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  19. Keith Hoeller (1982). Phenomenology, Psychology, and Science, II. Rev Exist Psych Psychiat 18:143-154.
    This article contains first translations of articles by merleau-ponty, jacques lacan and j b pontalis, as well as original articles by other merleau-ponty scholars on such topics as psychoanalysis, phenomenological psychology, intersubjectivity, and sexuality. also incudes a complete bibliography of merleau-ponty's works available in english.
     
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  20. Hans H. Rudnick & World Institute for Advanced Phenomenological Research and Learning (1990). Ingardeniana Ii New Studies in the Philosophy of Roman Ingarden, with a New International Ingarden Bibliography.
     
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  21. Anthony J. Cascardi (1995). A Pragmatist Philosophy of Life in Ortega y Gasset. [REVIEW] Philosophy and Literature 19 (2):374-376.
    Excerpt in lieu of an Abstract: The work of José Ortega y Gasset (1883-1955) is vast, varied, and now largely forgotten. The thinker who was identified by E. R. Curtius as one of "the dozen peers of the European intellect," who was invited to help launch the Aspen Institute in 1949, and who was once nominated for a Nobel prize, has been mainly overlooked by contemporary philosophers and theorists, who have nonetheless followed lines surprisingly close to those sketched out by (...)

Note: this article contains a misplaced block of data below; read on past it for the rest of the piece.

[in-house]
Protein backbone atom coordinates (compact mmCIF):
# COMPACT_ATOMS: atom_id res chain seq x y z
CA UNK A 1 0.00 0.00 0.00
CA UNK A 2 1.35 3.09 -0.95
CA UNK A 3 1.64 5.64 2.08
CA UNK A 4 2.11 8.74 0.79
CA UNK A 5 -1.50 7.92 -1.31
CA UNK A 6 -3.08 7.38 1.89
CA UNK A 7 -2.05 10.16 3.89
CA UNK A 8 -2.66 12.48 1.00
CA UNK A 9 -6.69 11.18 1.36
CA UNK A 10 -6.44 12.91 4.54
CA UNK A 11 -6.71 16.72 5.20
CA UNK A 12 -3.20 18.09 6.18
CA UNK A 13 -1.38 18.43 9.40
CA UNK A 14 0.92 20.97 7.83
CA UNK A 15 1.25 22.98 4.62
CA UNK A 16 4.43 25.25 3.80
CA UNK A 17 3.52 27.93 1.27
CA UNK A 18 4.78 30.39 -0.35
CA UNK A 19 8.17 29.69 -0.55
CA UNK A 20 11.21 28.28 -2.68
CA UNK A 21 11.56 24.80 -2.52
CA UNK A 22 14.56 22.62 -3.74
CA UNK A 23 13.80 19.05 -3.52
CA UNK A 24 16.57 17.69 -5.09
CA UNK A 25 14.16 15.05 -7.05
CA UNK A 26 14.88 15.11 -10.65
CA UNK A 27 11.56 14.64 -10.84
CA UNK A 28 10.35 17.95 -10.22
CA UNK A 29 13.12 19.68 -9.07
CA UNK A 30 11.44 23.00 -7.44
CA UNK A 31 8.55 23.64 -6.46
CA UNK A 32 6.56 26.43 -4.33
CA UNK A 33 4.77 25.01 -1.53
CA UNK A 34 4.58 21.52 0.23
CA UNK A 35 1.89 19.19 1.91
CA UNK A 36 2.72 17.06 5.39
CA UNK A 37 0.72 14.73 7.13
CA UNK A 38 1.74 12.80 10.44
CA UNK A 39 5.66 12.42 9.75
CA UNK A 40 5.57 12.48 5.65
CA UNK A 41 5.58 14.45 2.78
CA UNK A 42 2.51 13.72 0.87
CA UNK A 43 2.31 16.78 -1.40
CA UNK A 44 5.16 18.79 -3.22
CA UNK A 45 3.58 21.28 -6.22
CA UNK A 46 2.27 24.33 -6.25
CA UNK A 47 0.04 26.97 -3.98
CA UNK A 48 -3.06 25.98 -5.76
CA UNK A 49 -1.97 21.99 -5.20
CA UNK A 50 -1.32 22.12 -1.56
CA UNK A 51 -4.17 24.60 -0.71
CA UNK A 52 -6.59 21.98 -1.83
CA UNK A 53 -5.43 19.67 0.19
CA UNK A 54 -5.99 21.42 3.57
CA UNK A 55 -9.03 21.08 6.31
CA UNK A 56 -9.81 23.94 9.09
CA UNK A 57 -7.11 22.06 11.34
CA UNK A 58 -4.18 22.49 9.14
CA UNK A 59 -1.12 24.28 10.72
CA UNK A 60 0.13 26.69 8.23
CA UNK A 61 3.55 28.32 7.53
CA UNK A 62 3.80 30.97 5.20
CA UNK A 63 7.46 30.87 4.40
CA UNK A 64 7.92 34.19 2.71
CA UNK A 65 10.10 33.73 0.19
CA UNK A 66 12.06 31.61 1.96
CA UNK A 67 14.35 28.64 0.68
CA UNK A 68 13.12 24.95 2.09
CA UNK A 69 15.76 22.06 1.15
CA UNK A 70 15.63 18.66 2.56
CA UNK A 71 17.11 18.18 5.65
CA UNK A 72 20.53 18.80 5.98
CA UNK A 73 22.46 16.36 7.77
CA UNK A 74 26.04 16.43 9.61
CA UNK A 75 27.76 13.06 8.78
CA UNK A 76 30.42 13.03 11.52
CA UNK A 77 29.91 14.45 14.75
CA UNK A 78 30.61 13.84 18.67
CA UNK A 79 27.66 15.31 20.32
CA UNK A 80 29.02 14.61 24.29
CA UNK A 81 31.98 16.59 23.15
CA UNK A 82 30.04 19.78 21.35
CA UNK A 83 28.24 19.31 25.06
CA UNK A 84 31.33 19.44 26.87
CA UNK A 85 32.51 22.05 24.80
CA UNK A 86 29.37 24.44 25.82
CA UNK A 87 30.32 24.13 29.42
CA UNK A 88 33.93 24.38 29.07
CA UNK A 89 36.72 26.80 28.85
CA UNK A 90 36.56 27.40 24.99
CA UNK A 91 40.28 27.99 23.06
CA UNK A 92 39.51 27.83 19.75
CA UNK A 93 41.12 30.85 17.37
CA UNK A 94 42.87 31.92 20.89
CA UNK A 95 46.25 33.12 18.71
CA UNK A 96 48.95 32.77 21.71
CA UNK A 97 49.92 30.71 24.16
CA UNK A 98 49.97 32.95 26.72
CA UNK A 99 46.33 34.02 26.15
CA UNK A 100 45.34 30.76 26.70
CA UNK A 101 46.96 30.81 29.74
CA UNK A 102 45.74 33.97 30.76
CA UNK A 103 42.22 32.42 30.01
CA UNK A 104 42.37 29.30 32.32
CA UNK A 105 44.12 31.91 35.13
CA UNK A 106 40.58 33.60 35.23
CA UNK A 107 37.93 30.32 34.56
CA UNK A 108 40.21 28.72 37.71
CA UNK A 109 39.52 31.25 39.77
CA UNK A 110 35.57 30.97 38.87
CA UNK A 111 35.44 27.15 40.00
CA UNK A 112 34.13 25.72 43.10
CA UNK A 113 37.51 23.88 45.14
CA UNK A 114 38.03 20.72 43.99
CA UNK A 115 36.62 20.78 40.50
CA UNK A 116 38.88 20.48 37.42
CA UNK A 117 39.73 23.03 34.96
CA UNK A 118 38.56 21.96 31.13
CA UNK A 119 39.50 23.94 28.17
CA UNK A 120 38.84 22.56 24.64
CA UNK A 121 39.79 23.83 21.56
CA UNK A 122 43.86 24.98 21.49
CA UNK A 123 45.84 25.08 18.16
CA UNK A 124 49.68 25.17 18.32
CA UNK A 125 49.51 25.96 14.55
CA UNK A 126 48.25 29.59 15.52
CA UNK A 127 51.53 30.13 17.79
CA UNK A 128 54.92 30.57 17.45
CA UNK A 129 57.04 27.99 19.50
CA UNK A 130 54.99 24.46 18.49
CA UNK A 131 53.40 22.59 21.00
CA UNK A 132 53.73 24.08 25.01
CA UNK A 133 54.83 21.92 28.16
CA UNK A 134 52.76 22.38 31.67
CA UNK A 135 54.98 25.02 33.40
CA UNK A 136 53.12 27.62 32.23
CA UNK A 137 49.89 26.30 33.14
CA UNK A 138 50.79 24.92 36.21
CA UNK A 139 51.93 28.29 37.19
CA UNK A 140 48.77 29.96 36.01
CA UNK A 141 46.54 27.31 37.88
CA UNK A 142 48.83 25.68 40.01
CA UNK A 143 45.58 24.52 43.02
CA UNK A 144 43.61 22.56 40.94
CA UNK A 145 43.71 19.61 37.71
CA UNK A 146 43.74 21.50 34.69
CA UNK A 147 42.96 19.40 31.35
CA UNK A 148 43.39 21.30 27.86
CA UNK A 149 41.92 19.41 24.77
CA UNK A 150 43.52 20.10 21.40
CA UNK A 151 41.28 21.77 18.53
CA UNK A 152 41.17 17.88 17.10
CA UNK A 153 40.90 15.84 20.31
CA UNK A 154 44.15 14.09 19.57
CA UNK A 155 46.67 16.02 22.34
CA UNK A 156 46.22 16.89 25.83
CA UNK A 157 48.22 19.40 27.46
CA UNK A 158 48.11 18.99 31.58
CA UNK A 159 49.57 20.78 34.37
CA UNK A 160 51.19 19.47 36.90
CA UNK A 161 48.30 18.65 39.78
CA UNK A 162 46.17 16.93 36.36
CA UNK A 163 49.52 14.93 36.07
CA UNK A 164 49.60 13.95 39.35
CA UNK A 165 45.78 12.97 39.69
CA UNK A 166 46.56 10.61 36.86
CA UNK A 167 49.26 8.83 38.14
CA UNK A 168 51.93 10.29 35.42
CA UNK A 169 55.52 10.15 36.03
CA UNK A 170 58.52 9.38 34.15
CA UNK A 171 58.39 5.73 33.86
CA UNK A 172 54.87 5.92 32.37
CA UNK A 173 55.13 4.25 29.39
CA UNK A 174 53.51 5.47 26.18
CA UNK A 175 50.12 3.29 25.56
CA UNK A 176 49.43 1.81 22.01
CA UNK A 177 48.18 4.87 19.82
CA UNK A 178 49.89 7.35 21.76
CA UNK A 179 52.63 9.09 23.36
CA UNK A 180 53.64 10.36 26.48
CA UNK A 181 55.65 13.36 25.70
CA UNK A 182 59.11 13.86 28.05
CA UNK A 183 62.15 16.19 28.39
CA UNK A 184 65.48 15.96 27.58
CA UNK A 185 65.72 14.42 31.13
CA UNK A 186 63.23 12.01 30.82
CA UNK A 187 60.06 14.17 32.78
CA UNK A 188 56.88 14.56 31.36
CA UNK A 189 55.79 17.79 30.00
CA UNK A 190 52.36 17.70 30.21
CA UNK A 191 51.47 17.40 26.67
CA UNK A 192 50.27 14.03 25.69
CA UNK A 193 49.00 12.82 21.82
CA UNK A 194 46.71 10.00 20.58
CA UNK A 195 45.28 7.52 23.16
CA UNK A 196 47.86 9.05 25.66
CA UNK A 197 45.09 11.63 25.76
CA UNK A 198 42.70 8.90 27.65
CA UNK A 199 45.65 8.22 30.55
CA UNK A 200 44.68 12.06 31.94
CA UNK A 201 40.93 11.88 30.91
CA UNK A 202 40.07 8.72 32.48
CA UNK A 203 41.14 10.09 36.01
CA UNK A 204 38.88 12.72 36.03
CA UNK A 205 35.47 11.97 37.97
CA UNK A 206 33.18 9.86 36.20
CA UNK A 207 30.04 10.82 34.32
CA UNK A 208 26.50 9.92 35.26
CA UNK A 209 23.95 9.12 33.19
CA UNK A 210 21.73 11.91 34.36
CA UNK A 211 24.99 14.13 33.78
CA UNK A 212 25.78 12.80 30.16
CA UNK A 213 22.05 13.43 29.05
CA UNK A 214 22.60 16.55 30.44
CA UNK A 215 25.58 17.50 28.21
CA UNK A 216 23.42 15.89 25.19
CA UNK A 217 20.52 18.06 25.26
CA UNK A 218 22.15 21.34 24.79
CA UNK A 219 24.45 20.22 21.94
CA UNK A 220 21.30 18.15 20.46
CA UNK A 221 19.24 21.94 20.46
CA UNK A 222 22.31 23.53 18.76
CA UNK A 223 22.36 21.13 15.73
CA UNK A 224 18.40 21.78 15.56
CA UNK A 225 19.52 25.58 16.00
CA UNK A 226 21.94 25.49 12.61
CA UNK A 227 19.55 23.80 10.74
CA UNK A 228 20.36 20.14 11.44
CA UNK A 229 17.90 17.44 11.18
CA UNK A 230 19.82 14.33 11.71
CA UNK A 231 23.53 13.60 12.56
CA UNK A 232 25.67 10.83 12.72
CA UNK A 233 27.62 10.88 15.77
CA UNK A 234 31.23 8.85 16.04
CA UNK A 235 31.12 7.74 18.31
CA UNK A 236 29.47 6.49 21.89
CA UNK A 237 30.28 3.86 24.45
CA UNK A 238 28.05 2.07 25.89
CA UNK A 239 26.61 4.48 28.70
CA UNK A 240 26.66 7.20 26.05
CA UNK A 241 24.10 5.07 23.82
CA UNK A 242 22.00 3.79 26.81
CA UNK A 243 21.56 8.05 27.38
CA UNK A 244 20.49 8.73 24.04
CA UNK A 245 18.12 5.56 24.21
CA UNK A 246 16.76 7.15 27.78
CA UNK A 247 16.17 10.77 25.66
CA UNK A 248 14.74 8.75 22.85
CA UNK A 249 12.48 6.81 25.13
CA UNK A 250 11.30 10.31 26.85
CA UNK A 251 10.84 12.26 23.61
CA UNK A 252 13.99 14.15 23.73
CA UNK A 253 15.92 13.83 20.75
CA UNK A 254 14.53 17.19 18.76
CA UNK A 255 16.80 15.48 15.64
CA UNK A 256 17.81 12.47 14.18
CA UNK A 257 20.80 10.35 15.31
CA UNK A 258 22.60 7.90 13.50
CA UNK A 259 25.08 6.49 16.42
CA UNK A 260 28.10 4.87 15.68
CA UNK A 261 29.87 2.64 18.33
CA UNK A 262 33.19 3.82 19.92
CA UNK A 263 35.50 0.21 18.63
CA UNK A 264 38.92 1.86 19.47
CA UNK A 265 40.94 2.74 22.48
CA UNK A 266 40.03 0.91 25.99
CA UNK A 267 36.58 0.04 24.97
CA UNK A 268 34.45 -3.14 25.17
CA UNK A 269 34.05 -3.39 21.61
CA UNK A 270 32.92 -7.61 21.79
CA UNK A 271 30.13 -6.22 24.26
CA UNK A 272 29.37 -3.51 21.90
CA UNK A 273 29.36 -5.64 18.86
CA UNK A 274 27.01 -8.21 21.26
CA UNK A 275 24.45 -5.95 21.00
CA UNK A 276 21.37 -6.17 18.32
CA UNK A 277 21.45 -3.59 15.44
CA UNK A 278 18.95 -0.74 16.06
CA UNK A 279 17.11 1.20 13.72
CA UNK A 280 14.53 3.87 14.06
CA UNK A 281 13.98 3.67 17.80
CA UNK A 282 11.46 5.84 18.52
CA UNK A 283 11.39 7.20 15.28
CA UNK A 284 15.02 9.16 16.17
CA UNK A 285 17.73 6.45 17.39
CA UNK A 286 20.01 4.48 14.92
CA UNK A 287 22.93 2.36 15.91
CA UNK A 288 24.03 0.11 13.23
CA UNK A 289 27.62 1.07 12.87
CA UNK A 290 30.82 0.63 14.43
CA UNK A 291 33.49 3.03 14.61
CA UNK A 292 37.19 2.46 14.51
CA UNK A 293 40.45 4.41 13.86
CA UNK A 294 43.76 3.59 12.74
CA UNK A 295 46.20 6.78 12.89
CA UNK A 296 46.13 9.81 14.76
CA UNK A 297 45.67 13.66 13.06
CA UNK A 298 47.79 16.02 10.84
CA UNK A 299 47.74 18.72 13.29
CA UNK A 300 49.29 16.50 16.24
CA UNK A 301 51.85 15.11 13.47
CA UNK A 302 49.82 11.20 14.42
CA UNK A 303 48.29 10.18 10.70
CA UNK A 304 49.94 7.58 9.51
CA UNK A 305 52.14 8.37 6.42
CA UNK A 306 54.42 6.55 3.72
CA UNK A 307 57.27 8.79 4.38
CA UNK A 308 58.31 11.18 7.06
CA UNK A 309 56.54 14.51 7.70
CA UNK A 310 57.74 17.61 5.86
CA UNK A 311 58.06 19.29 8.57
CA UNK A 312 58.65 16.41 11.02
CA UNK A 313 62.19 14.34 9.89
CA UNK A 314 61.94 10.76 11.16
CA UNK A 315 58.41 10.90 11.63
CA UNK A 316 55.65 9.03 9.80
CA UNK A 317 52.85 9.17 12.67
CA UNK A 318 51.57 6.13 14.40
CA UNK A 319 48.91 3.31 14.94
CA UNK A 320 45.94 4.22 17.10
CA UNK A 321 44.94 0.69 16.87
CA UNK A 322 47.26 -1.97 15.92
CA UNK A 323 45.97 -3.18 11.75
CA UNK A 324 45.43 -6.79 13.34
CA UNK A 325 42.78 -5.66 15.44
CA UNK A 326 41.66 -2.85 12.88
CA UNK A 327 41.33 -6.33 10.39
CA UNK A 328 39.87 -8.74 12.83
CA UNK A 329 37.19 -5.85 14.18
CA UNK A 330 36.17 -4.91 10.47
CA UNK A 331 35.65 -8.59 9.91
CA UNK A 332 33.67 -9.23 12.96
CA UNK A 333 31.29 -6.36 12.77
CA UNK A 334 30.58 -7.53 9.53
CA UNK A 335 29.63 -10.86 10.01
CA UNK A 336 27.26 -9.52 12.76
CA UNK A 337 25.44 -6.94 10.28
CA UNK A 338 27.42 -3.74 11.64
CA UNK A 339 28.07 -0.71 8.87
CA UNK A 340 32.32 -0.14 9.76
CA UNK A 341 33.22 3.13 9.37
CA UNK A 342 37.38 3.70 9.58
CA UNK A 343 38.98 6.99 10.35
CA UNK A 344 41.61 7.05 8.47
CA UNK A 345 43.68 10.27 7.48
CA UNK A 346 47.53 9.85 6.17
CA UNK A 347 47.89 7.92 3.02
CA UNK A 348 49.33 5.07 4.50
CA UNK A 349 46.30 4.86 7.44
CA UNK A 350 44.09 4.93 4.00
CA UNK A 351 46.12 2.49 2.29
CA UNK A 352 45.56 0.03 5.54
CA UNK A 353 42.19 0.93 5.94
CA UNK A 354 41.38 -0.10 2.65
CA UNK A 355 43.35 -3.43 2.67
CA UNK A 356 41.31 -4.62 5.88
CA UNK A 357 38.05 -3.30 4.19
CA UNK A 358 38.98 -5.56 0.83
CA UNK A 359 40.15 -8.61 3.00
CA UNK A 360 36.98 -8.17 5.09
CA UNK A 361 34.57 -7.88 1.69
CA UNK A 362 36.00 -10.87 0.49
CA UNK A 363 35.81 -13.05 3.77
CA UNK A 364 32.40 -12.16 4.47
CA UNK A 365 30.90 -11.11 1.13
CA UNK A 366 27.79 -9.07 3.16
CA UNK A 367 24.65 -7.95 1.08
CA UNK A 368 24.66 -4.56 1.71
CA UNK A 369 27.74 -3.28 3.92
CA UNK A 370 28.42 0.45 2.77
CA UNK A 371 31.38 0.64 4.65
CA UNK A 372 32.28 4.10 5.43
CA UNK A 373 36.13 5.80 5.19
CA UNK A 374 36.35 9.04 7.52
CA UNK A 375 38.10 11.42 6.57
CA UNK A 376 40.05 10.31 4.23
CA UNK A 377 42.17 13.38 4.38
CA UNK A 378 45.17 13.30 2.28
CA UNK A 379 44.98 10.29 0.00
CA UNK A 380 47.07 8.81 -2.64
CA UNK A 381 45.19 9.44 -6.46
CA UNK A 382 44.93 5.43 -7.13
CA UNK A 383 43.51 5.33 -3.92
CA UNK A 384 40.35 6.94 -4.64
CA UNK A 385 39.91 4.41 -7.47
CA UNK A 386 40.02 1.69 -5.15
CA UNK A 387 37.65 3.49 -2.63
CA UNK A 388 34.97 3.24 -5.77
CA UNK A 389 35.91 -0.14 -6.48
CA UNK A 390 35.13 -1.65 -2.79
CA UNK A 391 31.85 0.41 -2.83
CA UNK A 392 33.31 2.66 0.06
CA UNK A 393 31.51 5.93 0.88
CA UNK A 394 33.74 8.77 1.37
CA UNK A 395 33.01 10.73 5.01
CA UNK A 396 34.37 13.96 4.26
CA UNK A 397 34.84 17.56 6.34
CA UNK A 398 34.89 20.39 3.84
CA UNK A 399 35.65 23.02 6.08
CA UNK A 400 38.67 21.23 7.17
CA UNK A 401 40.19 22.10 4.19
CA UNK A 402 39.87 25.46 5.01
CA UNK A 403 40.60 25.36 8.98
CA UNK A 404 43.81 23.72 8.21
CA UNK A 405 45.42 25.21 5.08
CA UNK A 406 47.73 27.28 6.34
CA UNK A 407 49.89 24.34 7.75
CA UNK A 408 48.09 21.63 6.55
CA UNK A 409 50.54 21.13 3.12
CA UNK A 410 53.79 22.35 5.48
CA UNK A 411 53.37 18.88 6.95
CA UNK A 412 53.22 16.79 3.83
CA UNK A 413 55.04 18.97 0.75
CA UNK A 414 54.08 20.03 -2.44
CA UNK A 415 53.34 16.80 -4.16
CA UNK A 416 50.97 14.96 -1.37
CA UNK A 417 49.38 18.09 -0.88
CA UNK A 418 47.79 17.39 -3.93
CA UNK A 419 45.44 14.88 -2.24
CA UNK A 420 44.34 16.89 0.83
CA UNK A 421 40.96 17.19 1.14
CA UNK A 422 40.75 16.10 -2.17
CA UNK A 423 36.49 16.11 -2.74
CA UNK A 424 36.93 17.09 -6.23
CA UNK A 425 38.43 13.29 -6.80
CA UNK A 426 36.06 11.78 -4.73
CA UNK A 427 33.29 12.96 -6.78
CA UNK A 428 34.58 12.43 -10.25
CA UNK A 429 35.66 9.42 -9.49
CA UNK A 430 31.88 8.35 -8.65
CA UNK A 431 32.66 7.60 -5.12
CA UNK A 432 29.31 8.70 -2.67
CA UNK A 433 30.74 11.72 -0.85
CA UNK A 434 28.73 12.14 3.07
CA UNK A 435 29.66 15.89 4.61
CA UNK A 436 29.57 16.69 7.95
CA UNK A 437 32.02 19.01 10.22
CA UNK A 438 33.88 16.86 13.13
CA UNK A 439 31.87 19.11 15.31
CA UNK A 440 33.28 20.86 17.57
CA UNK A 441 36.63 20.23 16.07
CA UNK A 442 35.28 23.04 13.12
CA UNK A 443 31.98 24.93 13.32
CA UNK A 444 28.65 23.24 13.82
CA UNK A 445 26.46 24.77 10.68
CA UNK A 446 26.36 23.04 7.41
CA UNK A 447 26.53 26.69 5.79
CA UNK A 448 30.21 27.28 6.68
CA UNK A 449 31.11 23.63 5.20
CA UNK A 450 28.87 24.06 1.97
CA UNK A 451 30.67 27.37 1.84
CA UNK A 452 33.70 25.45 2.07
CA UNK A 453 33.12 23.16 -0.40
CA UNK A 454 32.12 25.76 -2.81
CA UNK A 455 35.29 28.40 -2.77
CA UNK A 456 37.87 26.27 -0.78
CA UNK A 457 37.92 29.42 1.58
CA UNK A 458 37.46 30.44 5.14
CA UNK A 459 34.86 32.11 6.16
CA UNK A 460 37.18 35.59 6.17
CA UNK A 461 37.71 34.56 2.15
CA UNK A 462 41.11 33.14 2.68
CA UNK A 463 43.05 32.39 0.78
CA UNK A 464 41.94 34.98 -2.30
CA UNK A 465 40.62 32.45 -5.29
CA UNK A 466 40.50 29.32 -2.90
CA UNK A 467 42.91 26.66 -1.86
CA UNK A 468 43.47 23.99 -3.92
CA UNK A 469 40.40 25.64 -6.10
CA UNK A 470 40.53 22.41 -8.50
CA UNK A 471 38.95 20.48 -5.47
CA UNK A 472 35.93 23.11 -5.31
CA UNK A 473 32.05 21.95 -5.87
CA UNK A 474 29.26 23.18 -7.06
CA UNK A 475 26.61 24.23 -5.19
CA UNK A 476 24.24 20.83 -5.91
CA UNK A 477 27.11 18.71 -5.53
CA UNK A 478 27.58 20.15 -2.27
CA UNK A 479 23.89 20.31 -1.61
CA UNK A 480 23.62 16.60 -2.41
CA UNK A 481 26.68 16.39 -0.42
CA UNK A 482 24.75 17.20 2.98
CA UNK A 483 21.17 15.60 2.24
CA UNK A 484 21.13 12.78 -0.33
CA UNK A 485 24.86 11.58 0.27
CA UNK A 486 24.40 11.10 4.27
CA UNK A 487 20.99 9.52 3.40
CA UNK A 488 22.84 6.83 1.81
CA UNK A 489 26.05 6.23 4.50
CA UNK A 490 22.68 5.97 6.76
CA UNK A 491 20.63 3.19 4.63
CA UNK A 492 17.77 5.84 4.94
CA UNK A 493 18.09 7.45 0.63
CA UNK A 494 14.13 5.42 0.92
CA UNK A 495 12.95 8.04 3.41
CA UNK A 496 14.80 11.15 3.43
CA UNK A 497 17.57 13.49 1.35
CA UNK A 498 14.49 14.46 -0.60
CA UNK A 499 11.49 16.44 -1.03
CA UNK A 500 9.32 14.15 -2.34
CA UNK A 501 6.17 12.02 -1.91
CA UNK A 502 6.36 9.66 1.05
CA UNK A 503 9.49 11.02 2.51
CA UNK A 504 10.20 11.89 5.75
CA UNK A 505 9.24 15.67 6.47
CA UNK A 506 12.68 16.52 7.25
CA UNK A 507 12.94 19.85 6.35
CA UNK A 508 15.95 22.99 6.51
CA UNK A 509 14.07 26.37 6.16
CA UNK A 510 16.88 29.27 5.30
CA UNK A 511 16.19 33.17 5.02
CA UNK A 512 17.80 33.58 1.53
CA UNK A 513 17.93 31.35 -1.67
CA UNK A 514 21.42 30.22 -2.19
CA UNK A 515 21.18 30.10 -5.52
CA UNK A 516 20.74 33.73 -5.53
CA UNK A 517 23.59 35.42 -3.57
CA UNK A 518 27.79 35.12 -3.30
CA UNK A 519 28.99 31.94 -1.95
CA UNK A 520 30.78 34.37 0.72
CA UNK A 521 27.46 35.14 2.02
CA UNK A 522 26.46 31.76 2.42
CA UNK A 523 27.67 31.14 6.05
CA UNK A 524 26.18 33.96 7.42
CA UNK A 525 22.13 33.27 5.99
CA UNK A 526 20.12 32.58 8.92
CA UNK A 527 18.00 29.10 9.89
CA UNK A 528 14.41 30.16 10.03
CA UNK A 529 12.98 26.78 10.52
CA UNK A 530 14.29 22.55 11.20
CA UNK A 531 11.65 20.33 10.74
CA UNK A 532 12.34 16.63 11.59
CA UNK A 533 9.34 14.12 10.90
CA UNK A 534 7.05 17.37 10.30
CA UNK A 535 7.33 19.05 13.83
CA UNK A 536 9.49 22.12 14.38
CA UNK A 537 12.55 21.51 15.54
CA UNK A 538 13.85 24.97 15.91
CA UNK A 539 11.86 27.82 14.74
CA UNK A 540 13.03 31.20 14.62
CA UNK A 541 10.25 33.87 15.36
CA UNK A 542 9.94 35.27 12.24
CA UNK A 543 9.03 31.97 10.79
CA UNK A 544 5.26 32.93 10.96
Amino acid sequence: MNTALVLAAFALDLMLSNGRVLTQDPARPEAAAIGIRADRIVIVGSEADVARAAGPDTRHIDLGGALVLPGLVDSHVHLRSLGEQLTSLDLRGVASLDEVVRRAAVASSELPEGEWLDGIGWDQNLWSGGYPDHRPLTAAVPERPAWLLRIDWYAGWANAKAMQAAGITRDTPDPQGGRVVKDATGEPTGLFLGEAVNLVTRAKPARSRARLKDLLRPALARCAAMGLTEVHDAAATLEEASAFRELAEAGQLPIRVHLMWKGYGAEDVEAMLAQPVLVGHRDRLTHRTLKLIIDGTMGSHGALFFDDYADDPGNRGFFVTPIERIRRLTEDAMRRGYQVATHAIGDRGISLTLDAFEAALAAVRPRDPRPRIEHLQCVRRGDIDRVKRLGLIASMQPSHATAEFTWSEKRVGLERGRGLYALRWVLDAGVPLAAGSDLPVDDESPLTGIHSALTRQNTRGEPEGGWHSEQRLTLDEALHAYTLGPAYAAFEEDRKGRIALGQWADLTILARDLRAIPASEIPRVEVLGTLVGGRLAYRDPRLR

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  22. Phyllis Sutton Morris (1992). Sartre on the Self-Deceivers Translucent Consciousness+ Philosophy of Bad-Faith, with Selected Bibliography. Journal of the British Society for Phenomenology 23 (2):103-119.
     
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  23.  14
    Calvin O. Schrag (2013). Review of Hwa Yol Jung: Transversal Rationality and Intercultural Texts: Essays in Phenomenology and Comparative Philosophy. [REVIEW] Human Studies 36 (4):593-598.
    Hwa Yol’s new book has a very long title. And it has a very long title because it is a very big book, consisting of 13 pre-published essays in various journals. The binding textuality of the 13 “intercultural texts” has as its axial component the concept/metaphor of transversal rationality. This axial component provides the range and coherence of topics and themes that are developed throughout the work. The 13 essays that make up the main body of the volume are accompanied (...)
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    Theodore Kisiel (2009). Bibliography of GA Editions of Heidegger's Lecture Courses (1919–1930). New Yearbook for Phenomenology and Phenomenological Philosophy 9:439-441.